Baltic States
   The Protestant faith in Lithuania, Latvia, and Estonia dates to the first years of the Reformation. Andreas Knopcken (1468-1539) came to Latvia in 1521 to spread Lutheran ideas using the Church of Saint Peter in Riga as his platform. Latvian leaders signed the Peace of Augsburg (see Augsburg,Peace of) in 1555; Lutheranism subsequently became the majority religion.
   Lithuanian nobles studying at Wittenberg and Leipziz in the 1520s returned home eager to institute reforms. Lutheranism spread quickly through the countryside, and by the middle of the century the country was predominantly Lutheran; the Reformed church had also made its appearance and was growing. Progress came to a radical halt in 1564, however, when Polish-Lithuanian King Sigismund II (1520-72) instituted the Counter-Reformation at various levels in the country. The subsequent entry of the Jesuits in force pushed Protestantism into the western and northern parts of the country.
   Lutheranism reached Estonia in 1524. Its rise to dominance was aided by the publication of a prayer book and catechism in 1535 and a new Bible translation in 1539. Over the centuries, other Protestant groups arrived. Moravians began to migrate into Estonia in 1727. Though the German contingent was expelled in 1745, they made some converts who later played important roles in the development of the Moravian movement as well as the development of Estonia.
   A spectrum of Protestant groups arrived in the region in the mid-19th century - Baptists, Methodists, and Seventh-day Adventists. The first Baptist congregation was established in Riga in 1860; a union of Baptists churches was formed in 1879.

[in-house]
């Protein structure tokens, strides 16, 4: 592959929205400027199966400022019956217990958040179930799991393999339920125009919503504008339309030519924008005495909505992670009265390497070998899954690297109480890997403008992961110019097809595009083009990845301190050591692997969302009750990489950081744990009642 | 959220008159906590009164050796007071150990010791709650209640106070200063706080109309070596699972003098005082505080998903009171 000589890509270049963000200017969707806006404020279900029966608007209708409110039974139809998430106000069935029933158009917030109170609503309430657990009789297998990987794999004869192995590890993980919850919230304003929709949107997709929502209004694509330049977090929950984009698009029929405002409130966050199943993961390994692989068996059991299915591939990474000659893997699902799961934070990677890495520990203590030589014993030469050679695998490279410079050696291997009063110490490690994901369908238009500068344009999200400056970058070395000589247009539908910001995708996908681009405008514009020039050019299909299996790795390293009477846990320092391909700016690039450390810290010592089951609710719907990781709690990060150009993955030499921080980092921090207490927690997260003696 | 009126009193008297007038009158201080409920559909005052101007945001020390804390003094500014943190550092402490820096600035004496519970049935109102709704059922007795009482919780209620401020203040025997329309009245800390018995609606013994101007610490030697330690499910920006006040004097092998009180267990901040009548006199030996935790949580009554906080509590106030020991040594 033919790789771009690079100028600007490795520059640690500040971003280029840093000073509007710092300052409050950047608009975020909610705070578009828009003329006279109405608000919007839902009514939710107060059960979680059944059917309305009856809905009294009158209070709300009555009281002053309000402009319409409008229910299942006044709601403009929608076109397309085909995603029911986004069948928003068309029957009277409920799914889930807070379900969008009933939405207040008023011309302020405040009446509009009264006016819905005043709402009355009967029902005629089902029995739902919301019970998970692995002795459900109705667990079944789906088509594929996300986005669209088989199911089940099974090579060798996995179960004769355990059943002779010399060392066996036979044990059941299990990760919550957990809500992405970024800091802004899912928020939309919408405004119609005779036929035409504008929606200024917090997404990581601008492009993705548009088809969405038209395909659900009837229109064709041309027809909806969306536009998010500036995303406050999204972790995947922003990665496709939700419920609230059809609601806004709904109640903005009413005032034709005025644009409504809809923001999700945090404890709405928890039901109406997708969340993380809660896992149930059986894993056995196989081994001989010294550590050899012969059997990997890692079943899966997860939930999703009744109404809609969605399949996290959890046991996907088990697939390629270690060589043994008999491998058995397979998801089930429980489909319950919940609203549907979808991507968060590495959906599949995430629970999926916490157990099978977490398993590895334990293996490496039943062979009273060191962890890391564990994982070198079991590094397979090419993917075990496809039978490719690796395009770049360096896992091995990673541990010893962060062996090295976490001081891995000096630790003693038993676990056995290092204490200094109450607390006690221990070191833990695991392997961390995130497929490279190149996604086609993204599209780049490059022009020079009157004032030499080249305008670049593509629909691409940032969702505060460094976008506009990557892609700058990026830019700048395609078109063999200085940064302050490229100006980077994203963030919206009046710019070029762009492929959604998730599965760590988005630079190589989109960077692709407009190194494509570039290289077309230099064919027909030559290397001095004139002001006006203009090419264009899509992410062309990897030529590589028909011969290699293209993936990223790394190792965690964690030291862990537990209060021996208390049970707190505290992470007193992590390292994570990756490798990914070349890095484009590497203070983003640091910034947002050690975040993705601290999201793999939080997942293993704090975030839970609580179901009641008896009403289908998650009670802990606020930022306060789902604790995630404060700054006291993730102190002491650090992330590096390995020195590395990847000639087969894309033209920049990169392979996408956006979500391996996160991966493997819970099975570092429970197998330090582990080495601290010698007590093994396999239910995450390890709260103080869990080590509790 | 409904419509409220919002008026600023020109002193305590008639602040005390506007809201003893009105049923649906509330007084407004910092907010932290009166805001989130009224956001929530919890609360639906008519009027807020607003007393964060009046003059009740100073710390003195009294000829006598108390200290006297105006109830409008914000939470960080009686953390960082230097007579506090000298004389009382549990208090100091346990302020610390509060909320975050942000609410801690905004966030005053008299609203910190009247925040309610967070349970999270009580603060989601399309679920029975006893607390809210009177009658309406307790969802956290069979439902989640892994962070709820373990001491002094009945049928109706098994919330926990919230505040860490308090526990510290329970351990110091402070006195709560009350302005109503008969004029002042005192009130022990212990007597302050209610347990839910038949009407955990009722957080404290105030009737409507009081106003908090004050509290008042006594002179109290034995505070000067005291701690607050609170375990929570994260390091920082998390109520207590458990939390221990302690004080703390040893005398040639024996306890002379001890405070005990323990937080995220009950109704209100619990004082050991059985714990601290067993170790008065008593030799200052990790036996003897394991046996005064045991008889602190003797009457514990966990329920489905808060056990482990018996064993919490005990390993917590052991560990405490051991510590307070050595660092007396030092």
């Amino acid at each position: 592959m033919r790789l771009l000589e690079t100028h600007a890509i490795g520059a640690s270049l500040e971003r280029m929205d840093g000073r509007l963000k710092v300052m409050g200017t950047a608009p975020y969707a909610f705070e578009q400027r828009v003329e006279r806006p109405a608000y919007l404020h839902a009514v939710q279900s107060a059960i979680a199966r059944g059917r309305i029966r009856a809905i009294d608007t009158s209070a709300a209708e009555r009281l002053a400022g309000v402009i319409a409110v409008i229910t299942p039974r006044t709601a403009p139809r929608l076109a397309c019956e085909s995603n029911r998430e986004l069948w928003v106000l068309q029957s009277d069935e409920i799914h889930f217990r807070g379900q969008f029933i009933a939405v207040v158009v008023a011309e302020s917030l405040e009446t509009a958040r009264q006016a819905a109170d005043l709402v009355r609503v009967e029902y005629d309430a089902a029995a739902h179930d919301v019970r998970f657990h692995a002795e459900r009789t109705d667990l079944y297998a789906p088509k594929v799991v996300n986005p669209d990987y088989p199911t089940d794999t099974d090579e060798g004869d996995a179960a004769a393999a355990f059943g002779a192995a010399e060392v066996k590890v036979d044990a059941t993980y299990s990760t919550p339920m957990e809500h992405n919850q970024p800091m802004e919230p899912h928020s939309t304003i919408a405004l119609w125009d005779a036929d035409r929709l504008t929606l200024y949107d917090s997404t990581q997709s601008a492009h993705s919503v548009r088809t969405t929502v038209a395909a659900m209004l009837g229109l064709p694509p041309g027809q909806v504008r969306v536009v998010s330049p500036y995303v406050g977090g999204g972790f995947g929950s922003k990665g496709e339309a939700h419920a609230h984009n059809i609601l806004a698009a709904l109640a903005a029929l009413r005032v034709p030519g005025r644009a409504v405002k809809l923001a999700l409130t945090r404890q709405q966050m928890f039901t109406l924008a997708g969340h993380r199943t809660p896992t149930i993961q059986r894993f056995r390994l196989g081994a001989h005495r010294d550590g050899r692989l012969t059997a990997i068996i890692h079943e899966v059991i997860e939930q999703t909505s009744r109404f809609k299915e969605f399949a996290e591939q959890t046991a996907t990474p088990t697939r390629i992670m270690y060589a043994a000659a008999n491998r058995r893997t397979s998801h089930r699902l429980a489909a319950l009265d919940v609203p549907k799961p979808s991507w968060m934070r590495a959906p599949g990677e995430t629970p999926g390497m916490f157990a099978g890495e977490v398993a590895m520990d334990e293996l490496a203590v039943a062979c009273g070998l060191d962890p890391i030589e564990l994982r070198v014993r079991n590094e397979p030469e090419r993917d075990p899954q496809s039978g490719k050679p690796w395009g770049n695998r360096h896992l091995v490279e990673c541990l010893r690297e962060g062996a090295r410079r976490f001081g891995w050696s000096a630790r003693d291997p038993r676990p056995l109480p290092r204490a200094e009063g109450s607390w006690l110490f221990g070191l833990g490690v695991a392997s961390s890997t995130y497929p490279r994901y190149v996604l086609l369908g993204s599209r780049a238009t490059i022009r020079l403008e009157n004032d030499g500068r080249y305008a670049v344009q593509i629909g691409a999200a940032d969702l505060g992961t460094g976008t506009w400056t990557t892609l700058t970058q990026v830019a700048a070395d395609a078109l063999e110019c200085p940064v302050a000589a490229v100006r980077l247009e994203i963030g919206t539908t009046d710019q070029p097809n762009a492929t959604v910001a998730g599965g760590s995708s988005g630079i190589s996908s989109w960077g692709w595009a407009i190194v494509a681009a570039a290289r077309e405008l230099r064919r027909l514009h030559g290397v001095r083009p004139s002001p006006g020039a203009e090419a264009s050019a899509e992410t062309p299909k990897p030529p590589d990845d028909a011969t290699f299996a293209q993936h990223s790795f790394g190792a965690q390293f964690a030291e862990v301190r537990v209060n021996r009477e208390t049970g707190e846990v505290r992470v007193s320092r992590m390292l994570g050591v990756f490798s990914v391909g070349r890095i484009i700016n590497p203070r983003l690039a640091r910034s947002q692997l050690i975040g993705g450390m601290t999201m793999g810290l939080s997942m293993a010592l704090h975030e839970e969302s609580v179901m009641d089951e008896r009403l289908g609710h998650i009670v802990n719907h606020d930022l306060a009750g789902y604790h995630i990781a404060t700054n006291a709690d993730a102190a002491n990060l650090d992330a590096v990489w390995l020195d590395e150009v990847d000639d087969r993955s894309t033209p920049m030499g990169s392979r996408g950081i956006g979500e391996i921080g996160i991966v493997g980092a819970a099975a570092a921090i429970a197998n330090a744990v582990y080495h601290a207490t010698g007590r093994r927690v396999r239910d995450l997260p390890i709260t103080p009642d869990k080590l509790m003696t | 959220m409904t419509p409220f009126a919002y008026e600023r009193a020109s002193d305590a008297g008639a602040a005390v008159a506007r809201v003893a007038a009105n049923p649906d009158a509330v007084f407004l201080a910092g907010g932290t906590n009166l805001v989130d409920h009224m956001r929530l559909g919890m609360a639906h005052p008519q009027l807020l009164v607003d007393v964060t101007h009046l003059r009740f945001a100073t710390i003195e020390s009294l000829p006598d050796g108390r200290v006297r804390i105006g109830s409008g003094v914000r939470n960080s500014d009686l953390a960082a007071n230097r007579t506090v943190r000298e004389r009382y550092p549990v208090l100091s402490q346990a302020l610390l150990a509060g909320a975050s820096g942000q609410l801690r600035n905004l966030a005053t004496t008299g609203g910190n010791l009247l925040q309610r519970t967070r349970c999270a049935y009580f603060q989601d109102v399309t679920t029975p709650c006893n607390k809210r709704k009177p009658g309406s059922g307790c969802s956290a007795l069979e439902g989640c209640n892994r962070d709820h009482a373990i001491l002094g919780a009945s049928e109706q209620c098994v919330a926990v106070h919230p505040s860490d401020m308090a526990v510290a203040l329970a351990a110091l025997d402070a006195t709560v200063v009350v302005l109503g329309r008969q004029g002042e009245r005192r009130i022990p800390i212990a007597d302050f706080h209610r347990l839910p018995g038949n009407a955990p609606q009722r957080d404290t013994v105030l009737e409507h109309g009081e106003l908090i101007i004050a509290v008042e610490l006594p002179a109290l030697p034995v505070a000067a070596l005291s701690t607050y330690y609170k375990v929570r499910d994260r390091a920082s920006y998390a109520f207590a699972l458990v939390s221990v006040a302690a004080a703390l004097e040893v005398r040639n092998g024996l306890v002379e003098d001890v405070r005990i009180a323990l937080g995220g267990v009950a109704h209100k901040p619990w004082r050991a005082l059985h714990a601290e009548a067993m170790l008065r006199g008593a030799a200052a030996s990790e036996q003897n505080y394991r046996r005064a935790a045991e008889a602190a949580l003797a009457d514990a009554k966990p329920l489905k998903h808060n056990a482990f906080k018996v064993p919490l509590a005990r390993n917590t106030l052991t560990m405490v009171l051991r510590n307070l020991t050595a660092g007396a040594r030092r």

After the Russian annexation of Lithuania at the end of the 18th century, the Lutheran and Reformed Churches aided the struggle for cultural and linguistic survival alongside the Catholic Church. Russian rule did not stop the arrival of a variety of churches. By the time Lithuania regained its independent status in 1918, the New Apostolic Church and Pentecostalism had established their initial congregations. The Roman Catholic Church resumed its privileged position, with Russian orthodoxy as its most prominent rival.
   Following World War II, Latvia, Estonia, and Lithuania were incorporated into the Soviet Union. All three countries suffered from soviet policies that included the repression of religion and the attempt at Russification. In 1990-91, the three countries withdrew from the disintegrating Soviet Union. They all now have constitutions that recognize religious pluralism. Lutheranism currently vies with Roman Catholicism for dominance in Latvia and with Orthodoxy for dominance in Estonia. It remains a small but important church in Lithuania, where Roman Catholicism and Orthodoxy predominate. Tallinn, Estonia, has become the center of the United Methodist Church in the region and the site of its new seminary. Pentecostalism has had it greatest response in Latvia, where it reports some 10,000 members.
   See also Estonia; Latvia; Lithuania.
   Further reading:
   ■ Ilmo Au and Ringo Ringvee, Kirkud ja kogudused Eestis (Tallinn, Estonia: Ilo, 2000)
   ■ David Barrett, The Encyclopedia of World Christianity, 2nd ed. (New York: Oxford University Press, 2001)
   ■ Nikandra Gillis, Religija, Vesture, Dzive: Religiska dzive Latvija (Riga: Institute of Philosophy and Sociology, Latvian Academy of Sciences, 1993)
   ■ Donatas Glodenis and Holger Lahayne, eds., Religijos Lietuvoje (Siauliai: Nova Vita, 1999)
   ■ D. Krueger, Lutherans in Latvia and Estonia (Lansing, Ill.: the author, 1984)
   ■ A. Musteikis, The Reformation in Lithuania: Religious Fluctuation in the Sixteenth Century (Boulder, Colo.: East European Monographs, 1988)
   ■ World Methodist Council, Handbook of Information (Lake Junaluska, N.C.: World Methodist Council, 2003).

Encyclopedia of Protestantism. . 2005.

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